November 21 • 12:00 PM

Eating Disorders Are Not Just for Women

Men, like women, are affected by our cultural preoccupation with thinness. And refusing to recognize that only makes things worse.


November 21 • 10:00 AM

Queens of the South

Inside Asheville, North Carolina’s 7th annual Miss Gay Latina pageant.


November 21 • 9:12 AM

‘Shirtstorm’ and Sexism in Science

Following the recent T-shirt controversy, it’s clear that sexism in science persists. But the forces driving the gender gap are still being debated.


November 21 • 8:00 AM

What Makes a Film Successful in 2014?

Domestic box office earnings are no longer a reliable metric.



November 21 • 6:00 AM

What Makes a City Unhappy?

According to the National Bureau of Economic Research, Dana McMahan splits time between two of the country’s unhappiest cities. She set out to explore the causes of the happiness deficits.


November 21 • 5:04 AM

Sufferers of Social Anxiety Disorder, Your Friends Like You

The first study of friends’ perceptions suggest they know something’s off with their pals but like them just the same.


November 21 • 4:00 AM

In 2001 Study, Black Celebrities Judged Harshly in Rape Cases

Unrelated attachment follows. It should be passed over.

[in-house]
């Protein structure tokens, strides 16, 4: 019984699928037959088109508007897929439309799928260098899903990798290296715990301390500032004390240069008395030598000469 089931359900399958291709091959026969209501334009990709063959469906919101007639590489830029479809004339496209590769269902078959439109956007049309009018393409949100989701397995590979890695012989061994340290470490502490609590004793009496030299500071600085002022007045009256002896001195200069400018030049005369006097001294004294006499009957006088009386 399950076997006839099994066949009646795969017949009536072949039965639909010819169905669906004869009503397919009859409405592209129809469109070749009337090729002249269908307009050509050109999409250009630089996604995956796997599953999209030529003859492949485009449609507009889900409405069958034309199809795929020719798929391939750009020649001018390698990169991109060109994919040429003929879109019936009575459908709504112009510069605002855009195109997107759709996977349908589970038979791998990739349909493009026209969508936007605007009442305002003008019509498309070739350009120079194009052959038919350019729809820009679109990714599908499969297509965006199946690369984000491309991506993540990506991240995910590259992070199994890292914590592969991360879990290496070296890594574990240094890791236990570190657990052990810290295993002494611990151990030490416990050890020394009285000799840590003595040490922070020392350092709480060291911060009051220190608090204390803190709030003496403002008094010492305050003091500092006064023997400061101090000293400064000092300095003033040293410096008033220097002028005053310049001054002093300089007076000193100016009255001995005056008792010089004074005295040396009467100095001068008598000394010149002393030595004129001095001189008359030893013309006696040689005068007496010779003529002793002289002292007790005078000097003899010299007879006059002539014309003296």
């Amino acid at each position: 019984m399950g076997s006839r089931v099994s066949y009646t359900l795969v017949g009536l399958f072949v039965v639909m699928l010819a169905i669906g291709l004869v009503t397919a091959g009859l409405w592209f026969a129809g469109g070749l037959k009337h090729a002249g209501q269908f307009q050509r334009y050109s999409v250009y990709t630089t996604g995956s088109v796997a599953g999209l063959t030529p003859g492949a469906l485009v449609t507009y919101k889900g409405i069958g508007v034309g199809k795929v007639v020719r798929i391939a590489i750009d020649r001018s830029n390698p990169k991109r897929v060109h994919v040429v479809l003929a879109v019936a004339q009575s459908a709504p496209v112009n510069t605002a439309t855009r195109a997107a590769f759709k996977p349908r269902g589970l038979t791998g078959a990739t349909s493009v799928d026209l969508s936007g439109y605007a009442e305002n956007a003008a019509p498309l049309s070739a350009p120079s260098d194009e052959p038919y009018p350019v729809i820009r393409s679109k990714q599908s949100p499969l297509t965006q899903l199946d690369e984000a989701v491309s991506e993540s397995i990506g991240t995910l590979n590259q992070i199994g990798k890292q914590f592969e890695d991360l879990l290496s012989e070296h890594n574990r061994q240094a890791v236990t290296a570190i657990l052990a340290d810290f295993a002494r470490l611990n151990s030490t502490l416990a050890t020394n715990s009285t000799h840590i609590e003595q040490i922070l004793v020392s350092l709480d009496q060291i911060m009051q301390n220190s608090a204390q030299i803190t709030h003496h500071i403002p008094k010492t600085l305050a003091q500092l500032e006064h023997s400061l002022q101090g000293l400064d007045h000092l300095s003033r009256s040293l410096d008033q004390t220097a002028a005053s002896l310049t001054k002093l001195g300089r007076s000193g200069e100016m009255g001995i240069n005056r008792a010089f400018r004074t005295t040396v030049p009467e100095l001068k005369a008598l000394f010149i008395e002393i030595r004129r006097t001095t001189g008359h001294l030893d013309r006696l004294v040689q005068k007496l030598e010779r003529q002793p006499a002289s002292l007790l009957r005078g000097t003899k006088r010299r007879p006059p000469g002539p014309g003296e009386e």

When accused of rape, black celebrities were viewed more negatively than non-celebrities. The opposite was true of whites.


November 20 • 4:00 PM

Women, Kink, and Sex Addiction: It’s Not Like the Movies

The popular view is that if a woman is into BDSM she’s probably a sex addict, and vice versa. In fact, most kinky women are perfectly happy—and possibly healthier than their vanilla counterparts.


November 20 • 2:00 PM

A Majority of Middle-Class Black Children Will Be Poorer as Adults

The disturbing findings of a new study.


November 20 • 12:00 PM

Standing Up for My Group by Kicking Yours

Members of a minority ethnic group are less likely to express support for gay equality if they believe their own group suffers from discrimination.


November 20 • 10:00 AM

For Juvenile Records, It’s ‘Justice by Geography’

A new study finds an inconsistent patchwork of policies across states for how juvenile records are sealed and expunged.


November 20 • 8:00 AM

Surviving the Secret Childhood Trauma of a Parent’s Drug Addiction

As a young girl, Alana Levinson struggled with the shame of her father’s substance abuse. But when she looked more deeply into the research on children of drug-addicted parents, she realized society’s “conspiracy of silence” was keeping her—and possibly millions of others—from adequately dealing with the experience.



November 20 • 6:00 AM

Extreme Weather, Caused by Climate Change, Is Here. Can Nike Prepare You?